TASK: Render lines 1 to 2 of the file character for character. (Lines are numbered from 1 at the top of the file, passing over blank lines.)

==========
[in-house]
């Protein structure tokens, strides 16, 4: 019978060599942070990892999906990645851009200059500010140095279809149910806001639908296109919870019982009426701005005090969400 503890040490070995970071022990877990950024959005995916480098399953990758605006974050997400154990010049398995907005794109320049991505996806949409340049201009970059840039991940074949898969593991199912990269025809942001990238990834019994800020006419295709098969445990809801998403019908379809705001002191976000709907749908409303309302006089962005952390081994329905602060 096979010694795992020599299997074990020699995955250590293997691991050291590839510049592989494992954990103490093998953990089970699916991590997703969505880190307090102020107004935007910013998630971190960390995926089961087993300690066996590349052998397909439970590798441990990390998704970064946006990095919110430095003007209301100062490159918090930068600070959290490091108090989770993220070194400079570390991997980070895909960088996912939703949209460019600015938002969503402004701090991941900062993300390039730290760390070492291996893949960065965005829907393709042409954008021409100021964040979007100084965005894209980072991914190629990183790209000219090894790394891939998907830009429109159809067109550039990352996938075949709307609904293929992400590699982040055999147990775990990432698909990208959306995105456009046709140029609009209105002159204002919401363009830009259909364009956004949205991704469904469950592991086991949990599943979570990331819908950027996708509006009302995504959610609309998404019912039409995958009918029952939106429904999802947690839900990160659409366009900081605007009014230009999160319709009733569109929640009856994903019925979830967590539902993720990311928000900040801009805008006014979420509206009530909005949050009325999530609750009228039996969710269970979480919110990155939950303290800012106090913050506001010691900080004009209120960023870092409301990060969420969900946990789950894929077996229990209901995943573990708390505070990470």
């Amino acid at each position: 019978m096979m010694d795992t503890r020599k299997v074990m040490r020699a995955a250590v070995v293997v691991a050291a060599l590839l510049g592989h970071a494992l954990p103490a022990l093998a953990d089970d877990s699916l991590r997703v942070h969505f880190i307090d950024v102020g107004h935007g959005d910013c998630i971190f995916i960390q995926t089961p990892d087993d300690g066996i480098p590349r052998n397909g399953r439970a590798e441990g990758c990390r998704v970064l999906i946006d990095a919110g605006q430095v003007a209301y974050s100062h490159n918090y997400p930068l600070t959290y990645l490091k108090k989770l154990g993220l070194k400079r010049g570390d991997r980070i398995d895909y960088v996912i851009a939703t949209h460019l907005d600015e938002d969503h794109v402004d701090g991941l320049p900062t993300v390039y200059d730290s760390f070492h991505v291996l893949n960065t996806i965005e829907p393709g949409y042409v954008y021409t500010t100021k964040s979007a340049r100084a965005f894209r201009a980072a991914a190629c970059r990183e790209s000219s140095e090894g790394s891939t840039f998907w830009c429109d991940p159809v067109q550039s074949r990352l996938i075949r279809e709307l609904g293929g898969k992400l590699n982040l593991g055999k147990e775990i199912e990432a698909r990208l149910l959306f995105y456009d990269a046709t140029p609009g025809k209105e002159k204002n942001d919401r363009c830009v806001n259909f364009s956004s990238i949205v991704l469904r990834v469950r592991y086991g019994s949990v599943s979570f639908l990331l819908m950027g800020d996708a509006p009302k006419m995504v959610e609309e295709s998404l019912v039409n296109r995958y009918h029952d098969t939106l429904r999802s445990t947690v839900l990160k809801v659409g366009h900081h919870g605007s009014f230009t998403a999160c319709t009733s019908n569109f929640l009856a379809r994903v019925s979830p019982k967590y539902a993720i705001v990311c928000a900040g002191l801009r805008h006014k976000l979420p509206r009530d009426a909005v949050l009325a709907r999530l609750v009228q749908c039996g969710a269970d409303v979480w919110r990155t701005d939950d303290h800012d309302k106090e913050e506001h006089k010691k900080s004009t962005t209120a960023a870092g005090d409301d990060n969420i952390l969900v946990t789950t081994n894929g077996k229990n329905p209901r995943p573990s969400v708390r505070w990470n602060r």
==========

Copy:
[in-house]
């Protein structure tokens, strides 16, 4: 019978060599942070990892999906990645851009200059500010140095279809149910806001639908296109919870019982009426701005005090969400 503890040490070995970071022990877990950024959005995916480098399953990758605006974050997400154990010049398995907005794109320049991505996806949409340049201009970059840039991940074949898969593991199912990269025809942001990238990834019994800020006419295709098969445990809801998403019908379809705001002191976000709907749908409303309302006089962005952390081994329905602060 096979010694795992020599299997074990020699995955250590293997691991050291590839510049592989494992954990103490093998953990089970699916991590997703969505880190307090102020107004935007910013998630971190960390995926089961087993300690066996590349052998397909439970590798441990990390998704970064946006990095919110430095003007209301100062490159918090930068600070959290490091108090989770993220070194400079570390991997980070895909960088996912939703949209460019600015938002969503402004701090991941900062993300390039730290760390070492291996893949960065965005829907393709042409954008021409100021964040979007100084965005894209980072991914190629990183790209000219090894790394891939998907830009429109159809067109550039990352996938075949709307609904293929992400590699982040055999147990775990990432698909990208959306995105456009046709140029609009209105002159204002919401363009830009259909364009956004949205991704469904469950592991086991949990599943979570990331819908950027996708509006009302995504959610609309998404019912039409995958009918029952939106429904999802947690839900990160659409366009900081605007009014230009999160319709009733569109929640009856994903019925979830967590539902993720990311928000900040801009805008006014979420509206009530909005949050009325999530609750009228039996969710269970979480919110990155939950303290800012106090913050506001010691900080004009209120960023870092409301990060969420969900946990789950894929077996229990209901995943573990708390505070990470």